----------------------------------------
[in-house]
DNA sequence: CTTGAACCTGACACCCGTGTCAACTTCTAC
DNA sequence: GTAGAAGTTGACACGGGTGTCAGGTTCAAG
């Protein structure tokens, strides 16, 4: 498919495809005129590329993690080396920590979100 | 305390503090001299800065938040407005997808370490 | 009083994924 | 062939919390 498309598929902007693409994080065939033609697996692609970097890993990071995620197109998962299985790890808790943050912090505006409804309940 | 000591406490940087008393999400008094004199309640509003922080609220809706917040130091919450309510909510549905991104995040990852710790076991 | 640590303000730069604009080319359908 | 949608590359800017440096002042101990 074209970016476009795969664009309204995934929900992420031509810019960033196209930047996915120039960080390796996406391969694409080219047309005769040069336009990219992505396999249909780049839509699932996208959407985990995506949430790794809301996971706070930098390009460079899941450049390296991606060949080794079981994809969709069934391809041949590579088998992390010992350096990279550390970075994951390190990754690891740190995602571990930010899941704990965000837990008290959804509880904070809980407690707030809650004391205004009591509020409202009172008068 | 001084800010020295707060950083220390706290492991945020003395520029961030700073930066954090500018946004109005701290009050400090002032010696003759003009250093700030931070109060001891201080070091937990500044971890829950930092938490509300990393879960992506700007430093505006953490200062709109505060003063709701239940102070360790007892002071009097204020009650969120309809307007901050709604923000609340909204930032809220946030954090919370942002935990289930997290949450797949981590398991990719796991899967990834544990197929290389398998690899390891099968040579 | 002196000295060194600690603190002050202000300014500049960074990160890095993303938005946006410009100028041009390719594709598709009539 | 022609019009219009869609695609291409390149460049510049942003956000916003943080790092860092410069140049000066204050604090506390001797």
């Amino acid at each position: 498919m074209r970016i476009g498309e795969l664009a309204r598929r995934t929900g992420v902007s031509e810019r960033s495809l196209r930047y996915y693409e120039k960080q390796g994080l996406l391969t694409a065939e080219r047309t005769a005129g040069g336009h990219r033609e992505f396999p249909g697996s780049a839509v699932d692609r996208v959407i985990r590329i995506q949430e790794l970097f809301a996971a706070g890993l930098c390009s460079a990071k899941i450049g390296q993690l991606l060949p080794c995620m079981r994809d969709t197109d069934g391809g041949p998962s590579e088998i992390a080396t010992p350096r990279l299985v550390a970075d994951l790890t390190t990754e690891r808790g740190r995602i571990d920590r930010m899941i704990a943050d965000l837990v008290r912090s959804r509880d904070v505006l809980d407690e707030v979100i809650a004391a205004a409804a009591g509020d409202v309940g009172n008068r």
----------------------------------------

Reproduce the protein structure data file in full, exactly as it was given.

[in-house]
DNA sequence: CTTGAACCTGACACCCGTGTCAACTTCTAC
DNA sequence: GTAGAAGTTGACACGGGTGTCAGGTTCAAG
């Protein structure tokens, strides 16, 4: 498919495809005129590329993690080396920590979100 | 305390503090001299800065938040407005997808370490 | 009083994924 | 062939919390 498309598929902007693409994080065939033609697996692609970097890993990071995620197109998962299985790890808790943050912090505006409804309940 | 000591406490940087008393999400008094004199309640509003922080609220809706917040130091919450309510909510549905991104995040990852710790076991 | 640590303000730069604009080319359908 | 949608590359800017440096002042101990 074209970016476009795969664009309204995934929900992420031509810019960033196209930047996915120039960080390796996406391969694409080219047309005769040069336009990219992505396999249909780049839509699932996208959407985990995506949430790794809301996971706070930098390009460079899941450049390296991606060949080794079981994809969709069934391809041949590579088998992390010992350096990279550390970075994951390190990754690891740190995602571990930010899941704990965000837990008290959804509880904070809980407690707030809650004391205004009591509020409202009172008068 | 001084800010020295707060950083220390706290492991945020003395520029961030700073930066954090500018946004109005701290009050400090002032010696003759003009250093700030931070109060001891201080070091937990500044971890829950930092938490509300990393879960992506700007430093505006953490200062709109505060003063709701239940102070360790007892002071009097204020009650969120309809307007901050709604923000609340909204930032809220946030954090919370942002935990289930997290949450797949981590398991990719796991899967990834544990197929290389398998690899390891099968040579 | 002196000295060194600690603190002050202000300014500049960074990160890095993303938005946006410009100028041009390719594709598709009539 | 022609019009219009869609695609291409390149460049510049942003956000916003943080790092860092410069140049000066204050604090506390001797």
């Amino acid at each position: 498919m074209r970016i476009g498309e795969l664009a309204r598929r995934t929900g992420v902007s031509e810019r960033s495809l196209r930047y996915y693409e120039k960080q390796g994080l996406l391969t694409a065939e080219r047309t005769a005129g040069g336009h990219r033609e992505f396999p249909g697996s780049a839509v699932d692609r996208v959407i985990r590329i995506q949430e790794l970097f809301a996971a706070g890993l930098c390009s460079a990071k899941i450049g390296q993690l991606l060949p080794c995620m079981r994809d969709t197109d069934g391809g041949p998962s590579e088998i992390a080396t010992p350096r990279l299985v550390a970075d994951l790890t390190t990754e690891r808790g740190r995602i571990d920590r930010m899941i704990a943050d965000l837990v008290r912090s959804r509880d904070v505006l809980d407690e707030v979100i809650a004391a205004a409804a009591g509020d409202v309940g009172n008068r």